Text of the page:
What Is Electrolyte In Body?

Sodium, Potassium, Chloride

The total body water (TBW) in a 70 kg man is 60% of the body weight i.e. about 40 litres. Two thirds of this resides inside the cells, i.e. the intracellular fluid (ICF), while one third is in the extracellular compartment (ECF) that bathes the cells. A minor portion about 1 litter is present in the intestines and anterior chambers of the eyes.

The most important electrolytes in the ECF are sodium and chloride. The concentration of potassium in the ECF is very low. However, potassium is the predominant action (k+) in the ICF whereas sodium and chloride in the ICF are negligible.

Electrolyte And Their Functions

  • Needed for proper fluid balance, nerve transmission, and muscle contraction.
  • Needed for proper fuild balance, stomach acid.
  • Needed for proper fuild balance, nerve transmission, and muscle contraction

Sources Of Electrolytes

  • The major sources of sodium and chloride is common salt added to our food in the form of sodium chloride.
  • Naturally occurring sources of sodium are milk, meats, eggs and most vegetables.
  • In addition, food additives used in processed foods such as baking powder, preservatives etc.
  • contribute towards dietary sodium intake.

Deficiency And Excess Electrolytes

  • Hypernatremia and Hypernatremia: Serum concentration of Sodium is normally regulated within the range of 135 to 145 mill mole per litre (Mm/l)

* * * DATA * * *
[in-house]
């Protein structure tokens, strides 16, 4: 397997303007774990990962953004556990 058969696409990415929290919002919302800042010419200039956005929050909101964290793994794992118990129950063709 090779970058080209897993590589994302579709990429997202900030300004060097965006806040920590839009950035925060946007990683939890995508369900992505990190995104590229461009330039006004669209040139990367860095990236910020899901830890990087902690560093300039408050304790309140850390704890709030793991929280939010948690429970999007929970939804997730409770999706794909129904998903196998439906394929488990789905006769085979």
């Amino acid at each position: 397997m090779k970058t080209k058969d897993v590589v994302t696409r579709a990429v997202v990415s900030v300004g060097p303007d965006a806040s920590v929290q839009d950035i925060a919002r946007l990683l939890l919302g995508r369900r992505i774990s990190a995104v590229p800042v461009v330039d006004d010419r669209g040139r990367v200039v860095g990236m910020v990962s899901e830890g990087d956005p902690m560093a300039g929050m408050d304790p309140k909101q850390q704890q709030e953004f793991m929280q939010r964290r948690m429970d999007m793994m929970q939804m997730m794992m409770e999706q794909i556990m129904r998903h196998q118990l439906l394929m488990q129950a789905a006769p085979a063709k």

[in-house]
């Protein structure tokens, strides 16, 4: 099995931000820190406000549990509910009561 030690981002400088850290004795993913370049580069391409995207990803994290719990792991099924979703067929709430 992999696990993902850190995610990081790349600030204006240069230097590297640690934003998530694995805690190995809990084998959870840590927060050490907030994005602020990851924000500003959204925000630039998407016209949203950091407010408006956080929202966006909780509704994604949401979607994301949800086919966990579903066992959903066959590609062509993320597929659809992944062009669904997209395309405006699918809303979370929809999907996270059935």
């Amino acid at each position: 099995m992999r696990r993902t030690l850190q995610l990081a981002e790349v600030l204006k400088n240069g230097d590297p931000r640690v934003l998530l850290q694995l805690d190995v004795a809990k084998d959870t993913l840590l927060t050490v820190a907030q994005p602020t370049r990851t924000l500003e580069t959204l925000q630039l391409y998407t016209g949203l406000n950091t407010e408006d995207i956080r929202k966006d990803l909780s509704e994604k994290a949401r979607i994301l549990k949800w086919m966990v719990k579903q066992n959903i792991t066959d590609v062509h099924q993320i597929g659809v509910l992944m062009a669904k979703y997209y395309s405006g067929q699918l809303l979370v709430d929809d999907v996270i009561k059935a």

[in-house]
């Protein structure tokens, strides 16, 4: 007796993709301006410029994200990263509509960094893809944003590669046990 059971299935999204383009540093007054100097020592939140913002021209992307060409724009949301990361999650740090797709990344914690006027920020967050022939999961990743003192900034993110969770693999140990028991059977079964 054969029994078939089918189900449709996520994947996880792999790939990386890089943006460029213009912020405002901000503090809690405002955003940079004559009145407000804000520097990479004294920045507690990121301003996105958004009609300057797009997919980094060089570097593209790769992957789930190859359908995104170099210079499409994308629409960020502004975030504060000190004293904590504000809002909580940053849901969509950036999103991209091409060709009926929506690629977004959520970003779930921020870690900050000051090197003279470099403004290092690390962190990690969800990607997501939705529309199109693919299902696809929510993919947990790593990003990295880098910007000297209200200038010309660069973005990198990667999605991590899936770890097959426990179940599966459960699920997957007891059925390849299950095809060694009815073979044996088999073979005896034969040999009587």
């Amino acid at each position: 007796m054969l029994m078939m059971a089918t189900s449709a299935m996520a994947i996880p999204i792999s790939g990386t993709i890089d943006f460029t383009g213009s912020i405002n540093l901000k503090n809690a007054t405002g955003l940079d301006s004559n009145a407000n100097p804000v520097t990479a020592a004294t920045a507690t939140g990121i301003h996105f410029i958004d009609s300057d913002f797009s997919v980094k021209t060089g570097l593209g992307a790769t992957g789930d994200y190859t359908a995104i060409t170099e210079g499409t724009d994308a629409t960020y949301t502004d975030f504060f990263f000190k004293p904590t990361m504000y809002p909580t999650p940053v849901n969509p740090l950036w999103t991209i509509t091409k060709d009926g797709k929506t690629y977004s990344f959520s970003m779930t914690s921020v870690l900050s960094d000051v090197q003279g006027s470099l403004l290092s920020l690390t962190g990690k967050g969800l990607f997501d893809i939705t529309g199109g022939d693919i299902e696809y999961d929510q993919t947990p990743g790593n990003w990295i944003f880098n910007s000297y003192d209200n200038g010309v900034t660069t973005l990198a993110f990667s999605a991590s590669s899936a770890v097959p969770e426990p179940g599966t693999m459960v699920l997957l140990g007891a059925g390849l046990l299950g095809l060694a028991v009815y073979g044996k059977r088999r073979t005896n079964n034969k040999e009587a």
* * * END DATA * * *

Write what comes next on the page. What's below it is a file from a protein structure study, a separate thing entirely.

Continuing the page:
• Hypernatremia is defined as a Na level under 130 MM/L. When plasma Na level falls below 120 Mm/L symptoms such as headache, confusion, seizures and coma can occur.
  • Hypnatremia can arise from shift of water from cells to extracellular compartment.
  • Hypernatremia is also induced by renal failure when kidney’s impaired ability to excrete waste products results in build-up of solutes in plasma.

Hypokalemia And Hyperkalemia

  • Normal serum K range from 3.5-5Mn/L. Hypokalaemia or low plasma K levels can occur with net shift or K from the plasma to the cells.
  • The shift can occur in alkalosis. Overall depletion of body’s K which occurs in vomiting, prolonged fasting can also results in this shift. Mild hypokalaemia results in weakness and muscles cramps and cause arrhythmias in patients with heart diseases.
  • Serves hyperaemia (<2.5Mm /L of K) can results in paralysis.